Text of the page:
Court Approves Newmark’s Acquisition of Bankrupt Knotel


A Delaware bankruptcy court approved Newmark’s acquisition of flexible workspace provider Knotel on Thursday, with the brokerage anticipating the sale to “close shortly,” Newmark announced.

After Knotel filed for bankruptcy in January, Newmark provided about $20 million in financing to the coworking operator and made a $70 million stalking-horse bid to acquire the company. Newmark inched closer to closing the deal last week when no other bidders stepped in.

SEE ALSO: Ares Management in Talks to Acquire GLP Capital Partners: Report

“Flexible workspace has been one of the fastest-growing areas of commercial real estate, and we expect this adaptive model will play an important role in the future of our industry,” Newmark CEO Barry Gosin said in a statement. “As a global commercial real estate leader, Newmark believes that our nimble integrated platform, combined with Knotel’s capabilities, will provide superior management and consulting services to corporations and owners around the world. We look forward to completing our purchase of Knotel and welcoming so many of their talented professionals to Newmark.”

Newmark said it would provide an update on the financials for the Knotel acquisition during its first-quarter earnings call, and it’s not clear how many Knotel locations will remain open. In a filing with the New York State Department of Labor last month, Newmark said it plans to continue to employ “many, if not most” of the 106 Knotel staffers in New York City.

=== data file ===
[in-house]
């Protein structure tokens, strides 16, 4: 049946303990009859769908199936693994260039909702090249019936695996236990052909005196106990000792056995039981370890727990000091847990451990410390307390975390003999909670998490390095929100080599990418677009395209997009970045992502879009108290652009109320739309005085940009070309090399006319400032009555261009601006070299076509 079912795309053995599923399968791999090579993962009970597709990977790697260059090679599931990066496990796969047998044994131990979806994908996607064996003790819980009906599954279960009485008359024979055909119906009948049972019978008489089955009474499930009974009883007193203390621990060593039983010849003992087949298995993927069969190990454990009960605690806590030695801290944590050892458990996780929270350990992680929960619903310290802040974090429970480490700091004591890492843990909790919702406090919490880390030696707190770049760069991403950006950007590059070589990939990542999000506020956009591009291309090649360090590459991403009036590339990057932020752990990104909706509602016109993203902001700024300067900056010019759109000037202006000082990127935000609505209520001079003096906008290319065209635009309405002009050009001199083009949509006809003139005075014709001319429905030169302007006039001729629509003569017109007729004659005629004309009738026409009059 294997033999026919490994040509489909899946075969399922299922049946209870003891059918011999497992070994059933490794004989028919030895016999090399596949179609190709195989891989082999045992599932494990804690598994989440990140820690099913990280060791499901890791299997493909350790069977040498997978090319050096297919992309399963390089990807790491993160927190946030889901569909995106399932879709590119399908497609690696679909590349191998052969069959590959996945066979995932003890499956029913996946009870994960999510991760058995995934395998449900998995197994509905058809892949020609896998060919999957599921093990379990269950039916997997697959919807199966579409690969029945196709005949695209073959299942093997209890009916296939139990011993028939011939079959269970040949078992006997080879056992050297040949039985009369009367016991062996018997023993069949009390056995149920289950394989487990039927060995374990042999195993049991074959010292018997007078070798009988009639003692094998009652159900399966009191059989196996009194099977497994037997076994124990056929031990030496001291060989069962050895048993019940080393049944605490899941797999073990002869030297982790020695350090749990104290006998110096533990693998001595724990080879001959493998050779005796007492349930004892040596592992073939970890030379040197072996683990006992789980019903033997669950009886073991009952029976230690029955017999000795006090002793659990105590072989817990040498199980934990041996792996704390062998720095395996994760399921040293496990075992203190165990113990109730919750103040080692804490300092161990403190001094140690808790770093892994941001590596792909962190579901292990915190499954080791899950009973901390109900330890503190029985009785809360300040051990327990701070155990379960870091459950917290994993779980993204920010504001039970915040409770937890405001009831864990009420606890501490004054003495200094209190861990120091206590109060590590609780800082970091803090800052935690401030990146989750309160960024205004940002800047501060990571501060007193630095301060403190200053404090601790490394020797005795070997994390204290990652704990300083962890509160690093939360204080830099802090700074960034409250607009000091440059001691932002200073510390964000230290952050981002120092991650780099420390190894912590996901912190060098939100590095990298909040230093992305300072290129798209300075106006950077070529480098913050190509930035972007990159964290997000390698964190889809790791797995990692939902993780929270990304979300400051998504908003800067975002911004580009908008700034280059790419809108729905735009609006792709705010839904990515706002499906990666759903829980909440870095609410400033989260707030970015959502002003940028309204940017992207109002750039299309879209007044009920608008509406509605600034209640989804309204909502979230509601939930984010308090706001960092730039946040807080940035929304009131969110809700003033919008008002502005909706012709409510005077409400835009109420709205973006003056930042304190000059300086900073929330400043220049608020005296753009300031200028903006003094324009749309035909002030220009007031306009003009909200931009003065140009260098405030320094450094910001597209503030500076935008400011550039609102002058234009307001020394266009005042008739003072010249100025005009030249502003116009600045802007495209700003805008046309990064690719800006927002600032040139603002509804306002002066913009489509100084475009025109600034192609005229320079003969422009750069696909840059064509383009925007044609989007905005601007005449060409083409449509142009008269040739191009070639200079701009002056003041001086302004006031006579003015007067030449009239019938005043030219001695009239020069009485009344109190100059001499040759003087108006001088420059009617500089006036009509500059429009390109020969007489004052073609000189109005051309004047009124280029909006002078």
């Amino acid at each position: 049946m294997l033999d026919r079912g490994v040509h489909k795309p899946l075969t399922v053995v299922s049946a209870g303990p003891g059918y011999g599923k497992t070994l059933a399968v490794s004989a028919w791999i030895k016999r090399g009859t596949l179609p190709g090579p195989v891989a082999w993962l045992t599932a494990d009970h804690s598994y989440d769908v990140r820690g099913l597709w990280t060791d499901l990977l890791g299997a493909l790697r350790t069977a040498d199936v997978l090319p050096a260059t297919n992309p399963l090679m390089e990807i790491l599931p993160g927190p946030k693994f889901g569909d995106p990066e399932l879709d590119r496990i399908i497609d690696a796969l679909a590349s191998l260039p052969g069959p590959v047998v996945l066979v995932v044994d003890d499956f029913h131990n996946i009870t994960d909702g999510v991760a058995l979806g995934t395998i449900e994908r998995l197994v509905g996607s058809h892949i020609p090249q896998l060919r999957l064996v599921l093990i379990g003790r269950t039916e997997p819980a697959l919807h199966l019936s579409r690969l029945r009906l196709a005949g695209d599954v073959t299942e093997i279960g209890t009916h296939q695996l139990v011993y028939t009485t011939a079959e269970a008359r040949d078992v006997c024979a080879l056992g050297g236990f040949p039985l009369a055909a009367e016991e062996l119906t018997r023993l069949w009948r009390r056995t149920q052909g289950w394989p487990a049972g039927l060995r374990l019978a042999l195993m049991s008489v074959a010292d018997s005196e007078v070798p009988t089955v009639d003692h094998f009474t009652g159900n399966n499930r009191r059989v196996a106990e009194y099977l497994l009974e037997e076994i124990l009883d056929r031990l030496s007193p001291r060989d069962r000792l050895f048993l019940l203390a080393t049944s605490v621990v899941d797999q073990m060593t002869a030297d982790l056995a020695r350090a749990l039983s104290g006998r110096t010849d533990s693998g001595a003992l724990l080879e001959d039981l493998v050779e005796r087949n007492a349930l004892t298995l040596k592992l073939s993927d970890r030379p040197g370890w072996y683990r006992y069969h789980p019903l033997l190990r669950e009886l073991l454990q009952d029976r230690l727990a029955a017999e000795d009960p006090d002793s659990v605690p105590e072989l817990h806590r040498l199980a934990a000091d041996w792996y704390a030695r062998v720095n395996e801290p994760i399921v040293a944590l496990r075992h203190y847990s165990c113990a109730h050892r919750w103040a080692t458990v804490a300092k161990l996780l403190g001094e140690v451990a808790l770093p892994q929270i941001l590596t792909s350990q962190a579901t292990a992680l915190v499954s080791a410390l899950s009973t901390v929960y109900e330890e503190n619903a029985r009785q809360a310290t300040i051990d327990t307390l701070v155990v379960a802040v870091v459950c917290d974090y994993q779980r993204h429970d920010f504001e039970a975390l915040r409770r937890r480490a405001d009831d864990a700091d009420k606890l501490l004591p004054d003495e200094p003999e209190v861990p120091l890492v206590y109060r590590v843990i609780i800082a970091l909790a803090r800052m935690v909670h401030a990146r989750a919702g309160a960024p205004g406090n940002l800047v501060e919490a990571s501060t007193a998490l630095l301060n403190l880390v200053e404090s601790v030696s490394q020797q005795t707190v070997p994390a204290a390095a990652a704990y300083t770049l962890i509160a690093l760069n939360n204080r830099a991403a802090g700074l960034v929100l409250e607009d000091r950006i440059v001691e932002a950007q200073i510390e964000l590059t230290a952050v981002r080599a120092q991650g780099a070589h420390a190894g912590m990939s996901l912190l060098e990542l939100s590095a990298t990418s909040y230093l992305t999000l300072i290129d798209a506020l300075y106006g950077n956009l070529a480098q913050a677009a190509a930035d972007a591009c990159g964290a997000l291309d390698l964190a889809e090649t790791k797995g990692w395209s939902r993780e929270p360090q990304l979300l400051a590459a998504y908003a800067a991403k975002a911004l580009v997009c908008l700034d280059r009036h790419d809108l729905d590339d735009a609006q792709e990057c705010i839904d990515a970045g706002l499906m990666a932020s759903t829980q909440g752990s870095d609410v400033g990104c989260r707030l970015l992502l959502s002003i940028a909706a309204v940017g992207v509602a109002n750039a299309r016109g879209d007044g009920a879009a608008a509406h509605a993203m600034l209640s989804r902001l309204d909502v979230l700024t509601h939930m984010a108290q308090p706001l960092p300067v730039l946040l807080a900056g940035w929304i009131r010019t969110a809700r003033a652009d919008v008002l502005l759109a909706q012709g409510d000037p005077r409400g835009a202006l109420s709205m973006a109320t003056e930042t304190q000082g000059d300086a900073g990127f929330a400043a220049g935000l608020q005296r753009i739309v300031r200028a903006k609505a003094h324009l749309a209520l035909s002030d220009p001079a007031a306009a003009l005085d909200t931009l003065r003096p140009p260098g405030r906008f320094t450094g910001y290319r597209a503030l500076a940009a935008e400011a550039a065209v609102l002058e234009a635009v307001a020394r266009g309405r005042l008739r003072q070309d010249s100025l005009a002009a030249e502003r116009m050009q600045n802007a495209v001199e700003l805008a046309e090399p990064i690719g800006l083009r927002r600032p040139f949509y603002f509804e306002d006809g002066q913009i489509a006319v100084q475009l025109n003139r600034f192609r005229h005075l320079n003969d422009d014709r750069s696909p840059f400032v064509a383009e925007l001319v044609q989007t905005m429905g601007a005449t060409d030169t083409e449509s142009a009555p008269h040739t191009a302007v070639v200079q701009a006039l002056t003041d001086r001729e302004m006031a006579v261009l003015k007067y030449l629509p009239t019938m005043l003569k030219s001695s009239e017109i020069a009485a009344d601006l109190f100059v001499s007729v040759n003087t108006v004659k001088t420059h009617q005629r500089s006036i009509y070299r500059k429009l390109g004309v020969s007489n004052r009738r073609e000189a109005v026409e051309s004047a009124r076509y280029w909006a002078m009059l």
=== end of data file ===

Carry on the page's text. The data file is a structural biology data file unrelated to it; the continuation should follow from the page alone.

(Disclosure: Observer Capital, led by Observer Media Chairman and Publisher Joseph Meyer, is a Knotel investor.)

Knotel was founded in 2016 by Amol Sarva and Edward Shendorvich to offer mid-size and enterprise companies private workspaces with their own branding managed by Knotel that carried flexible lease terms.

It was crowned a unicorn in 2019, but it had a money-burning business model. Leaked financials obtained by Business Insider showed Knotel had $225 million of net losses in 2019. And the pandemic exacerbated Knotel’s problems.

Despite Sarva publicly stating he expected Knotel to become profitable by the end of 2020, it still lost about $49 million in the first half of that year and owed vendors $84 million, according to Business Insider.

The company had two rounds of layoffs during the pandemic, started to give back huge chunks of its portfolio to landlords, and is facing a growing number of lawsuits from owners over unpaid rent.

Those lawsuits didn’t stop after the bankruptcy filing either. Y&H Realty Corporation hit Sarva with a suit this week to get back $644,443 in missed rent from Knotel at its 116 West Houston Street location.

But, even with Knotel’s problems, experts previously told Commercial Observer that Newmark’s acquisition makes perfect sense. It allows the brokerage to salvage its earlier investment into Knotel, and gives Newmark a flex office platform to meet the expected surge in demand for the market.

It’s now becoming very common for the big landlords to have their own coworking facilities,” Ruth Colp-Haber, president and CEO of brokerage Wharton Property Advisors, previously told CO. “There’s just a lot of need for easy and short-term space, and Newmark, they’re talking to tenants and they hear it.”